Owen - a defenceman, older brother and studious young boy was excited to lace up his skates last season with the St. Boniface Seals (9A2). What seemed like a normal fall for the then nine-year-old would soon change. Owen's parents Steve and Nancy recognized something different about their eldest son - a shift in the appearance of his right eye.
"There was a physical change to his eye which happened overnight," explained Steve. As they prepared for Owen's hockey season and a busy Thanksgiving weekend they made an appointment with an optometrist.
Things moved quickly.
The day after Owen's appointment, a specialist ordered a CT scan. The scan revealed frightening results: a growing mass the size of a large grape behind his eye. Saturday of Thanksgiving weekend Owen had biopsy surgery to identify the mass.
"The specialist was fairly confident about what the biopsy would reveal," recalled his parents, but they weren't prepared for what was to come next. Owen was diagnosed with Orbital Rhabdomyosarcoma. They were devastated.
The next seven months of Owen's life were completely different from those of his peers. Rather than joining his teammates on the ice, he was at CancerCare Manitoba for tests, scans, surgery, 26 rounds of chemotherapy and an extensive radiation therapy schedule.
Owen and his family weren't alone. The hockey community was by his side.
Owen's team and the entire St Boniface Minor Hockey Association rallied behind him with a community event in his honour and helmet stickers bearing his #9.
"We felt an incredible amount of support in such a difficult time," explained his parents.
During his treatment, Owen had a special moment involving the Jets. His team was invited to practice at Bell MTS Place. Weak from his treatments and nervous about germs, Owen put on his jersey and skated with his teammates for the first time since his diagnosis. He also got to meet and skate with his favourite Winnipeg Jet, Patrik Laine.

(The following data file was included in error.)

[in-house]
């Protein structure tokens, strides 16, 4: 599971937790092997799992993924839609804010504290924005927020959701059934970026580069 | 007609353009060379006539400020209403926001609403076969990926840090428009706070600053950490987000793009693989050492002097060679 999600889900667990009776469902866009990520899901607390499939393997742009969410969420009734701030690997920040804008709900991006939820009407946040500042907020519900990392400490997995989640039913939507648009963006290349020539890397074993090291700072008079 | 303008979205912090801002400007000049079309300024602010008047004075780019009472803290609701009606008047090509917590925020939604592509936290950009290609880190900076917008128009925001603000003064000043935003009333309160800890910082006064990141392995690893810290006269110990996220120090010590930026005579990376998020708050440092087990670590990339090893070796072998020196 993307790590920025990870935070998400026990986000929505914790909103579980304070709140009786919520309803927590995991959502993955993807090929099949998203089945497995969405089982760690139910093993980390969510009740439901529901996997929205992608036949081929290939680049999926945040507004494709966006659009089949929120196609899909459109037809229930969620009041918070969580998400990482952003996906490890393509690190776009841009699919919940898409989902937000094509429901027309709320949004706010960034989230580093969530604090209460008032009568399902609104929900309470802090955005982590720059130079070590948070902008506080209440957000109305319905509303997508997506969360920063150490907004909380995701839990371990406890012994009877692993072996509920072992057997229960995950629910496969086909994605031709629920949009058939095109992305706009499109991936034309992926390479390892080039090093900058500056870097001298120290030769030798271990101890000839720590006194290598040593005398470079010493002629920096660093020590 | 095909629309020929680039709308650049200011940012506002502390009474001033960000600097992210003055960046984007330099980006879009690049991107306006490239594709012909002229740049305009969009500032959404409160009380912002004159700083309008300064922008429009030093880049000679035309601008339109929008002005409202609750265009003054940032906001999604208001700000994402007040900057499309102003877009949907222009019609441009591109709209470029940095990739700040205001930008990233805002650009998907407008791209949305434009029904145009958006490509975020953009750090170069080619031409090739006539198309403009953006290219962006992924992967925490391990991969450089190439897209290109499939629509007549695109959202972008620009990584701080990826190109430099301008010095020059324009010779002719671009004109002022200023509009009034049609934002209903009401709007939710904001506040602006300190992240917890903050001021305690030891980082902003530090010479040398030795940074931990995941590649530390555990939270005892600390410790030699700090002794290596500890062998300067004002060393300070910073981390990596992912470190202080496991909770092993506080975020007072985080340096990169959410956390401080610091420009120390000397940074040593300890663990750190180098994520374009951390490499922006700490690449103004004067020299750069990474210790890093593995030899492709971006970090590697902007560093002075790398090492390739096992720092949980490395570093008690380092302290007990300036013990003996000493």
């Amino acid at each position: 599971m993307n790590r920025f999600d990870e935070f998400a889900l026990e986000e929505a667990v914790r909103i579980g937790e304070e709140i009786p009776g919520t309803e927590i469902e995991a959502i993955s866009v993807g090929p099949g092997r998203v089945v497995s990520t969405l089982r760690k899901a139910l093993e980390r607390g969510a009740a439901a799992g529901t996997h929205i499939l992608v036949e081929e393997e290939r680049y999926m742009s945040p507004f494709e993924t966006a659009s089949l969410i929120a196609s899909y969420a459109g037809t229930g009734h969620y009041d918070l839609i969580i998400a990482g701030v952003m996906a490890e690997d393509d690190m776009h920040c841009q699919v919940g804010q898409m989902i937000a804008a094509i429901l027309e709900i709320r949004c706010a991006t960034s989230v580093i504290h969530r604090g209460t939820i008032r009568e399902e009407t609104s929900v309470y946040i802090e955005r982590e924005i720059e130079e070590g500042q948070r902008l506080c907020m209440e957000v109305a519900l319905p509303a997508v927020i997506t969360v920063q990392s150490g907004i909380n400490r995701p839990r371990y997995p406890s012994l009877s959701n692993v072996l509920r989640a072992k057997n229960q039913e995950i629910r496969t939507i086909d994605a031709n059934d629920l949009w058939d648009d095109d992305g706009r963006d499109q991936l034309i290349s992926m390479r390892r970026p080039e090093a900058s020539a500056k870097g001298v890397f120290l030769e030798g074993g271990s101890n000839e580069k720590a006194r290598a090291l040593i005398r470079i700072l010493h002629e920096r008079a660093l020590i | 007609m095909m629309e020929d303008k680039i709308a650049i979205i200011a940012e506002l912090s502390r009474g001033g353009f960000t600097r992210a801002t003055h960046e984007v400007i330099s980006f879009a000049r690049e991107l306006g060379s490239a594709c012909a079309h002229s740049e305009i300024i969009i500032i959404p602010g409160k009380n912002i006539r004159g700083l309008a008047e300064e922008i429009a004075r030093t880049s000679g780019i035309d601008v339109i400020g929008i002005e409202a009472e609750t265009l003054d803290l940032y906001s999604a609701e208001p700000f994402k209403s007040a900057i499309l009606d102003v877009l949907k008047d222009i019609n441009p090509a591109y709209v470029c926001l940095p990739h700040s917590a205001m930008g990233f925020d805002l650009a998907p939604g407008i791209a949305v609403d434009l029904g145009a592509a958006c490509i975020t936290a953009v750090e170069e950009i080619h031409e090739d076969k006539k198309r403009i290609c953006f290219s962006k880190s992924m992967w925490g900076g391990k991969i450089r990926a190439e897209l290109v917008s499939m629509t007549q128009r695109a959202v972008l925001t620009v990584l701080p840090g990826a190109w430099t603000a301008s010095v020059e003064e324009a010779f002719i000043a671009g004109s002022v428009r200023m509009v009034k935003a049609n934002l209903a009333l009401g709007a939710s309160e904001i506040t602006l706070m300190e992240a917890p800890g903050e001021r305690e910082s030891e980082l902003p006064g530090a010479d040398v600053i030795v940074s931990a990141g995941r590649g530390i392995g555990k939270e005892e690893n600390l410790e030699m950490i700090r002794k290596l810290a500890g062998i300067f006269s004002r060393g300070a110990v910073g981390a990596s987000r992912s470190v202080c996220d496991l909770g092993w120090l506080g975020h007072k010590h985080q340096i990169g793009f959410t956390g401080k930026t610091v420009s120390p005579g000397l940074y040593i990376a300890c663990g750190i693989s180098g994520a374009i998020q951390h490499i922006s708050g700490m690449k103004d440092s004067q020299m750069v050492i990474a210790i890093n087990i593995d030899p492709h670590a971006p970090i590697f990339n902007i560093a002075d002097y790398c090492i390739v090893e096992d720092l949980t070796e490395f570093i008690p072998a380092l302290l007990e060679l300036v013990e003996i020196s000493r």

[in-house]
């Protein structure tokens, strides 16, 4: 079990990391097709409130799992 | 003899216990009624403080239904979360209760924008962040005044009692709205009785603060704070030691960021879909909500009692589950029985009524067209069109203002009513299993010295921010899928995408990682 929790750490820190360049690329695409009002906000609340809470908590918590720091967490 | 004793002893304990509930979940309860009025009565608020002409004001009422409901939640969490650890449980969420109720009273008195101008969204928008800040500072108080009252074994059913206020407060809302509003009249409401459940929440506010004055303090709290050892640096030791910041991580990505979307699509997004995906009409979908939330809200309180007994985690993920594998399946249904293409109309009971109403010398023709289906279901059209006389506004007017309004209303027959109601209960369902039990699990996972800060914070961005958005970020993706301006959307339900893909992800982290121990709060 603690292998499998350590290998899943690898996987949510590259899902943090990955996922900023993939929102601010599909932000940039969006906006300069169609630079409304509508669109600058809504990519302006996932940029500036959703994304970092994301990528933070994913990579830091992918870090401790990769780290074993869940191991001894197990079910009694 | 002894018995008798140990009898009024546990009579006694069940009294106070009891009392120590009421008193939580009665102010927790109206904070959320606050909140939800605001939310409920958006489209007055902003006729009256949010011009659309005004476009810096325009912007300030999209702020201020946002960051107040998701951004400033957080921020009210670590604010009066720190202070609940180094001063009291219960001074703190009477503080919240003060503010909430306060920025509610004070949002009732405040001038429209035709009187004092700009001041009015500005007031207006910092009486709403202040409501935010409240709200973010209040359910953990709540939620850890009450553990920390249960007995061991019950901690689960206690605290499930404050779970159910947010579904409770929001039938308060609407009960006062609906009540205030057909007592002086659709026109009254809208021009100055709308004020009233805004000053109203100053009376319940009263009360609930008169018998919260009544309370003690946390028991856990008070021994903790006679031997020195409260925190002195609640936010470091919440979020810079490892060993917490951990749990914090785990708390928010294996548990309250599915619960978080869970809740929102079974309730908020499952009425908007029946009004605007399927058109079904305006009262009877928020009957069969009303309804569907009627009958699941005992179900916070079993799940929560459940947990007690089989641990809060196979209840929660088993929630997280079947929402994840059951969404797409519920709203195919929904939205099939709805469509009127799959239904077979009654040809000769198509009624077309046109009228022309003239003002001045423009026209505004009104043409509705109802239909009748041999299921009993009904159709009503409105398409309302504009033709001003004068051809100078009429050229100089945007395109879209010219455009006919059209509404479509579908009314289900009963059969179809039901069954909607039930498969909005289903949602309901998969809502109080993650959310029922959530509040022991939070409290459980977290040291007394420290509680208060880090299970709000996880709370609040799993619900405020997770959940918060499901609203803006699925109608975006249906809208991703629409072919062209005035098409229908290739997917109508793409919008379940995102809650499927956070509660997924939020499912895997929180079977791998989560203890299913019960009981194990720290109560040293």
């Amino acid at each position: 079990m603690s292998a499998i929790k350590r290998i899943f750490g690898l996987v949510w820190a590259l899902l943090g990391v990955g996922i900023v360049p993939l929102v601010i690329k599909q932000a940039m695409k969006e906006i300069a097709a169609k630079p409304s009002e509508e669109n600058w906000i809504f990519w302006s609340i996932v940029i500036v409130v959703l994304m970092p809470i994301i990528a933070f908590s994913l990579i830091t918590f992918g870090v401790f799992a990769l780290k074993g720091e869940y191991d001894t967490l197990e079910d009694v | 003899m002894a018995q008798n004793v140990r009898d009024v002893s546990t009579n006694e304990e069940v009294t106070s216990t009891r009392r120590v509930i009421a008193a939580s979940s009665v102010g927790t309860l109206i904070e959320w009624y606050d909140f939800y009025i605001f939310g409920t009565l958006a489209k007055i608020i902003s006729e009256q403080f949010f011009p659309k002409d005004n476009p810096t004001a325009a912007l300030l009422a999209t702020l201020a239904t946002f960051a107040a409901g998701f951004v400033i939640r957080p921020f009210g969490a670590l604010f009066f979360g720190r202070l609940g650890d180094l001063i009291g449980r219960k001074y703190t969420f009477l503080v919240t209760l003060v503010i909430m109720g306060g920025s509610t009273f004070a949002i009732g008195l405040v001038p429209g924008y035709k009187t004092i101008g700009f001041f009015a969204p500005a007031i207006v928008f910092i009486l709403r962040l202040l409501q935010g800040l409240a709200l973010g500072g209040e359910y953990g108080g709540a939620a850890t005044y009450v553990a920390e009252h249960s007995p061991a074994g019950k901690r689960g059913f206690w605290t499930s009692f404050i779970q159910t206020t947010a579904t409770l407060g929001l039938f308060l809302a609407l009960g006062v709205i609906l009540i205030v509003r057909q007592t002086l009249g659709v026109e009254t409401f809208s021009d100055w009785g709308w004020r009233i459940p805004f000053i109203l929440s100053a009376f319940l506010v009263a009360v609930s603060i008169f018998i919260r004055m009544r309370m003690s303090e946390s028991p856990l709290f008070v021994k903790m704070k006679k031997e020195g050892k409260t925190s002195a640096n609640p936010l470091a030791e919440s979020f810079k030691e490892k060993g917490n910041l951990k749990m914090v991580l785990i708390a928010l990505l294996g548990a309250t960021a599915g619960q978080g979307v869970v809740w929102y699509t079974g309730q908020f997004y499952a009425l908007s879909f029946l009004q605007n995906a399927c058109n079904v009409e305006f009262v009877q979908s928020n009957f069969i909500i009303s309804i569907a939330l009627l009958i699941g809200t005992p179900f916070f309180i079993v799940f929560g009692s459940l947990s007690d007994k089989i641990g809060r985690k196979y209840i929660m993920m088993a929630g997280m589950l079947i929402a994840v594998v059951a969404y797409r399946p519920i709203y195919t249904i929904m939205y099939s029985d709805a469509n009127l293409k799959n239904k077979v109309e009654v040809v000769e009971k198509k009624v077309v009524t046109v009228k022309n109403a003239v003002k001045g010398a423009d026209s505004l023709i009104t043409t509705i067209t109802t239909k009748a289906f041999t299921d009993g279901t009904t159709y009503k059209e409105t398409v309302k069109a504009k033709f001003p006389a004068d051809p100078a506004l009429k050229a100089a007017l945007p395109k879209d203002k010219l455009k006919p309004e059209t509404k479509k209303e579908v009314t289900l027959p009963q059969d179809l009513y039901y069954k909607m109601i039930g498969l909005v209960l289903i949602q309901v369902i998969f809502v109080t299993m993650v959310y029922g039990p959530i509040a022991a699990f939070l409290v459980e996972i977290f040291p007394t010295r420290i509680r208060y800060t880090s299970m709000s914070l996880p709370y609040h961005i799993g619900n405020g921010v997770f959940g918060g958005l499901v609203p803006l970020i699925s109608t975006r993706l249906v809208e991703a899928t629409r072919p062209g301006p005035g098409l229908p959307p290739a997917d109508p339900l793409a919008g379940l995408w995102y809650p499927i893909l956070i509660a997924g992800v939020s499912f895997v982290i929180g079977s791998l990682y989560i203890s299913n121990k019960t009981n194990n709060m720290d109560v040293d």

Through it all, Owen persevered.
Within two weeks of eye surgery Owen was back at school keeping up with his studies and taking up new hobbies. This spring he put pen to paper drawing Fortnite cartoons for friends, selling them for $1 each. Feeling inspired he went on to sell his drawings at the neighbourhood garage sale. With the help of some generous donations and a few close friends, Owen raised over $700 and gifted all proceeds to the CancerCare Manitoba Foundation.
Where's life now?
Owen has regained his strength and is back on the ice with his teammates. The remaining mass is shrinking and he visits CancerCare Manitoba every three months for regular check-ups and MRIs.
Treatment plans for children like Owen are based on research and clinical trials which are funded in large part by CancerCare Manitoba Foundation. Thanks to the amazing generosity of Hockey Fights Cancer supporters, trials are available in Manitoba for children with cancer.
This November marks the Winnipeg Jets' eighth Hockey Fights Cancer campaign. Fans have generously raised $765,000 over the past seven years to help local kids, just like Owen, receive care right in Manitoba. Fans can join the fight at the Jets' Nov. 5, 8, 10 and 12 home games, as well as at the Hockey Fights Cancer game on Nov. 23. Tickets at WinnipegJets.com/TICKETS and for more information on fundraising opportunities, visit WinnipegJets.com/HFC.